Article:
High school senior Keely Collins takes on firsts, lasts, and everything in between in this sweet, sex-positive rom-com for fans of Meg Cabot and Jenny Han.
It seemed like a good plan at first.
When the only other virgin in her group of friends loses it at Keely’s own eighteenth birthday party, she’s inspired to take things into her own hands. She wants to have that experience too (well, not exactly like that–but with someone she trusts and actually likes), so she’s going to need to find the guy, and fast. Problem is, she’s known all the boys in her small high school forever, and it’s kinda hard to be into a guy when you watched him eat crayons in kindergarten.
So she can’t believe her luck when she meets a ridiculously hot new guy named Dean. Not only does he look like he’s fallen out of a classic movie poster, but he drives a motorcycle, flirts with ease, and might actually be into her.
But Dean’s already in college, and Keely is convinced he’ll drop her if he finds out how inexperienced she is. That’s when she talks herself into a new plan: her lifelong best friend, Andrew, would never hurt or betray her, and he’s clearly been with enough girls that he can show her the ropes before she goes all the way with Dean. Of course, the plan only works if Andrew and Keely stay friends–just friends–so things are about to get complicated.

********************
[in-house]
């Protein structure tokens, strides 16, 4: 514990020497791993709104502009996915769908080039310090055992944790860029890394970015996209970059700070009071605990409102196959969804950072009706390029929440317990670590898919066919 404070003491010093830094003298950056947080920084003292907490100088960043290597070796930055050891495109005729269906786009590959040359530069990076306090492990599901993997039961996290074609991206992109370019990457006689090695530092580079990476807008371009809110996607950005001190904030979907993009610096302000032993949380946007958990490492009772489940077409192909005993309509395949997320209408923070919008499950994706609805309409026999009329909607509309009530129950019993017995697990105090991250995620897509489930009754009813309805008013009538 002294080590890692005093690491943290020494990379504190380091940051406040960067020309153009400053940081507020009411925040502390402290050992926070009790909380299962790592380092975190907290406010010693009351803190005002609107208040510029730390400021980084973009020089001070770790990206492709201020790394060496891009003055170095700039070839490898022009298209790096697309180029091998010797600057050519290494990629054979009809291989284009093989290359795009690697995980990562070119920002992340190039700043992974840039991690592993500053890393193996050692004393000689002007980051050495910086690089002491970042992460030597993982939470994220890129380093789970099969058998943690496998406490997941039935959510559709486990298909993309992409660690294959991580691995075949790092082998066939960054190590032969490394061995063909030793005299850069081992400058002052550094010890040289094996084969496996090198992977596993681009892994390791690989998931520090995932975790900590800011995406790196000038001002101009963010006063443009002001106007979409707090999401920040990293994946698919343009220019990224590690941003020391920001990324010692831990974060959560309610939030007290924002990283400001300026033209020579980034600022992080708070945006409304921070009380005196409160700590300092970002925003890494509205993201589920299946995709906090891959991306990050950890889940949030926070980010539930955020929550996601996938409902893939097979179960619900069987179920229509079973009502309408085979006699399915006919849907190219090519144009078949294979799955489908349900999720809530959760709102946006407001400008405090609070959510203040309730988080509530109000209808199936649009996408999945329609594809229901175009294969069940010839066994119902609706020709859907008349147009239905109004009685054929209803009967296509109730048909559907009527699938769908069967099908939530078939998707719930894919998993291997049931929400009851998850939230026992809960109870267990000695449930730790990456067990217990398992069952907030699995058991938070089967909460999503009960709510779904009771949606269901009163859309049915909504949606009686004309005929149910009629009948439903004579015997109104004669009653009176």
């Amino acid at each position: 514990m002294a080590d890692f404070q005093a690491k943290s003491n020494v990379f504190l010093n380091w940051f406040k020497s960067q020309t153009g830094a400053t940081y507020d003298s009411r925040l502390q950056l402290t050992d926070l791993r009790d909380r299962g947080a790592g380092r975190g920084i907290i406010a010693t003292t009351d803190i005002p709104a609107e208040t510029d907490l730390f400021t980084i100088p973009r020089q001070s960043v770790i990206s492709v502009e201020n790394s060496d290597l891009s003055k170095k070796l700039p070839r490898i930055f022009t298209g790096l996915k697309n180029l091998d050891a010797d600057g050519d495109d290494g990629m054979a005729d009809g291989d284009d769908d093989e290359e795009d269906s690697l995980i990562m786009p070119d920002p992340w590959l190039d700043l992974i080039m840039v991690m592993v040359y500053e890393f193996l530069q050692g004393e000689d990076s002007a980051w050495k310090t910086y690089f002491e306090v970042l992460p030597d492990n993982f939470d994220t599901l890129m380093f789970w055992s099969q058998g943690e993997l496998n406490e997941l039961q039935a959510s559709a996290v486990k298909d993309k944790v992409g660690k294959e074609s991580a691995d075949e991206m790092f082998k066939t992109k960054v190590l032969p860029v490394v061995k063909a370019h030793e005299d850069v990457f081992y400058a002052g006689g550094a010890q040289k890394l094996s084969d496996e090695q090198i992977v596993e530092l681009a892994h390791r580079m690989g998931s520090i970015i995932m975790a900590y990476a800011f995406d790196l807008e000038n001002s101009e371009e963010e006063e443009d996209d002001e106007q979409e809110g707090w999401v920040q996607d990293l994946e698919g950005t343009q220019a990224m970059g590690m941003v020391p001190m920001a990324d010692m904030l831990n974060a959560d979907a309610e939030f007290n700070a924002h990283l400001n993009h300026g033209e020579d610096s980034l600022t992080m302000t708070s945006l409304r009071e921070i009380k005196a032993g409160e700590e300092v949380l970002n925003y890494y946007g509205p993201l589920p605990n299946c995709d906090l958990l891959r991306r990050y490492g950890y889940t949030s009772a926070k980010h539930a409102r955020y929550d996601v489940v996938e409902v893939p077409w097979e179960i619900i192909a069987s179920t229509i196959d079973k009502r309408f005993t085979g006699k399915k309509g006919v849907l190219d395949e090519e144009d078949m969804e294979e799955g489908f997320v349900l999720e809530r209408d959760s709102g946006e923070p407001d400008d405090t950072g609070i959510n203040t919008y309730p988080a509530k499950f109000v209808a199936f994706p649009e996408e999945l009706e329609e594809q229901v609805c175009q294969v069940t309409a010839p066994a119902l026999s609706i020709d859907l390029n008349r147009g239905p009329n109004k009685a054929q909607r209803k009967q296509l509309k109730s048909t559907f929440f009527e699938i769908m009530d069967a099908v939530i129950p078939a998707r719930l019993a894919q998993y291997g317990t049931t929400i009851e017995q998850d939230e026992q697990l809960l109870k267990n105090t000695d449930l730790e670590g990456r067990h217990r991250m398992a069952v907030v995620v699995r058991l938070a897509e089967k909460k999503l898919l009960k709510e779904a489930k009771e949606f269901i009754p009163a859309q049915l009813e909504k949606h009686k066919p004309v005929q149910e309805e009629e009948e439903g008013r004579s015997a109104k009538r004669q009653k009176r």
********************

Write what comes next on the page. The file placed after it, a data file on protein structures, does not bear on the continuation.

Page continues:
I liked this book at first. I thought it would be a fun story about a girl falling in love with her best friend. It was that. But there were quite a few things I didn’t like that really affected my enjoyment of the story.
First of all, there was something about the way Keely felt about being a virgin that I really didn’t like. I understand that some teenagers actually feel this way, but this is supposed to be a super sex-positive book and I just wish that Keely’s choice to lose her virginity had been more of an empowerment thing rather than her wanting to do it because of peer pressure. This sort of set an icky tone to the story right from the start.
Then there are the high school boys in this book. Keely and Andrew have been friends their whole lives, so Keely tags along with the guys and is treated as ‘one of the guys.’ This was fine because I was also totally one of the guys in high school, but these guys were horrible. The way they degraded the girls they went to school with and it wasn’t challenged. It just didn’t sit well with me.
Overall, I really wanted to like this book. But there were just too many things that rubbed me the wrong way. I liked the concept, but the execution was not for me.
Keep on reading lovelies, Amanda.